This is a guest post from Johnathan Abreu of the Library of Congress.
Today, we’ve collected posts from the Teaching with the Library of Congress blog discussing disasters, unexpected events in American history which had important ramifications, and how they can be approached in the classroom.
Coming near the tail end of the Gilded Age, a period abundant in disasters both natural and man-made, the sinking of the passenger liner the R.M.S. Titanic was met with shock. The disaster also shook the public’s confidence in notions of material progress as the “unsinkable” ship turned out to be perhaps the largest ship ever lost during peacetime. To commemorate the Titanic’s 100th anniversary, guest writers Anne Bell and Mary Hart of the Library’s Teaching with Primary Sources Program at the University of Northern Colorado highlight digitized primary sources related to the tragedy in The Titanic: In the News and in Memory.
Long term farming patterns combined with high winds and severe drought to produce the dust storms that drove thousands of families out of the Great Plains during the 1930s. In The Dust Bowl: An Iconic Catastrophe, Stephen Wesson provides some background about the Dust Bowl while pointing to digitized primary sources in different formats including oral histories from dust bowl migrants and photographs taken for the Farm Security Administration during the period. Check out the great teaching ideas in this post.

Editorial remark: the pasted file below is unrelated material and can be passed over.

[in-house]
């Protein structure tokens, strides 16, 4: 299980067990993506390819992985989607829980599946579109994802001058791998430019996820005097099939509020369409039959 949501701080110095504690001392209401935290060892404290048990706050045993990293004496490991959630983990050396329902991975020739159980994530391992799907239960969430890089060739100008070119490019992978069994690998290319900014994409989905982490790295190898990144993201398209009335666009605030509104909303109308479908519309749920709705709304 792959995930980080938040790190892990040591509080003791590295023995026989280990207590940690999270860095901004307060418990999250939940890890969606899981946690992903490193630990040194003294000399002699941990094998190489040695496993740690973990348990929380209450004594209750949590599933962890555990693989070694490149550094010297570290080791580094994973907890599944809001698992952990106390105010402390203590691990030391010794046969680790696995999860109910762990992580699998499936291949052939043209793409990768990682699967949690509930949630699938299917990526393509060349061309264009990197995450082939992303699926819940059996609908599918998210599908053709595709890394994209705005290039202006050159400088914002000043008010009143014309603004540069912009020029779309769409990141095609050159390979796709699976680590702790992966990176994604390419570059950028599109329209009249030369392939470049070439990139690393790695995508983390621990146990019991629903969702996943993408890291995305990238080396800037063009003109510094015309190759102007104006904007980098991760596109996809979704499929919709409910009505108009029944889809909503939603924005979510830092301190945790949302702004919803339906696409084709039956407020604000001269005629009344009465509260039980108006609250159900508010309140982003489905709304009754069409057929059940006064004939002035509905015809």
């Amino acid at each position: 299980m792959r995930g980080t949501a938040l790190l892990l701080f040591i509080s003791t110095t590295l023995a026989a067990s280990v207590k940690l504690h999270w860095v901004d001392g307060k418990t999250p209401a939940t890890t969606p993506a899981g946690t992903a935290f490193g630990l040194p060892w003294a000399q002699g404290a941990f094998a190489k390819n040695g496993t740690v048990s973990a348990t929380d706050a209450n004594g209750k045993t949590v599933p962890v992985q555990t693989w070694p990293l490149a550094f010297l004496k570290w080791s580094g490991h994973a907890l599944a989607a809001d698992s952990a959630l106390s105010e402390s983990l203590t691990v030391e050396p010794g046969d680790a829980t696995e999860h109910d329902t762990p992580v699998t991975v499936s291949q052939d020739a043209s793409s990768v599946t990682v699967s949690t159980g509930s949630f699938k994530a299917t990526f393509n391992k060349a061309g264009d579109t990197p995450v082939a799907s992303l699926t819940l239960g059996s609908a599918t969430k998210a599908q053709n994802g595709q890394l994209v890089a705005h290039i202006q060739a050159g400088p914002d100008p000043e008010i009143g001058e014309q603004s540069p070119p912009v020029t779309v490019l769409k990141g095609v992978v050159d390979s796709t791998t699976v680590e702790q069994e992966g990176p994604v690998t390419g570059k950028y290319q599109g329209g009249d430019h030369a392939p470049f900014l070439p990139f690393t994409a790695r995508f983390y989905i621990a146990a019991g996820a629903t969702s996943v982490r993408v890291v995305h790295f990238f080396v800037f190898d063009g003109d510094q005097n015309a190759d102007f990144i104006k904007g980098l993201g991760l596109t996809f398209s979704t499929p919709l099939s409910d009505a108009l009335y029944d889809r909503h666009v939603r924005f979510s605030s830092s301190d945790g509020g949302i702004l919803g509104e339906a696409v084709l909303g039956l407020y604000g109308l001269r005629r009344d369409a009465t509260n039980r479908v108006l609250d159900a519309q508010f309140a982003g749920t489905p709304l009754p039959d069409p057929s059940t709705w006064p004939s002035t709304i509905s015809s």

In Pearl Harbor: The Nation’s Immediate Response, Danna Bell-Russel highlights the “Man-on-the-Street” interviews taken by Alan Lomax and his crew around the country after the attack on Pearl Harbor as well as the “Dear Mr. President” interviews recorded shortly thereafter, in early 1942. The post includes ideas on how to incorporate these resources, which can be streamed through the Library of Congress web site, into the classroom.
Finally, Teaching About September 11 Using Primary Sources from the Library of Congress by Danna Bell-Russel touches on a more recent tragedy with implications that are still being felt today. This post highlights primary sources about September 11, 2001, including audio, video and text interviews as well as drawings and photographs. Teaching ideas include suggestions for how to approach the responses to the September 11 attacks with students. In comments from a previous post, readers share their experiences with using primary sources to teach about September 11.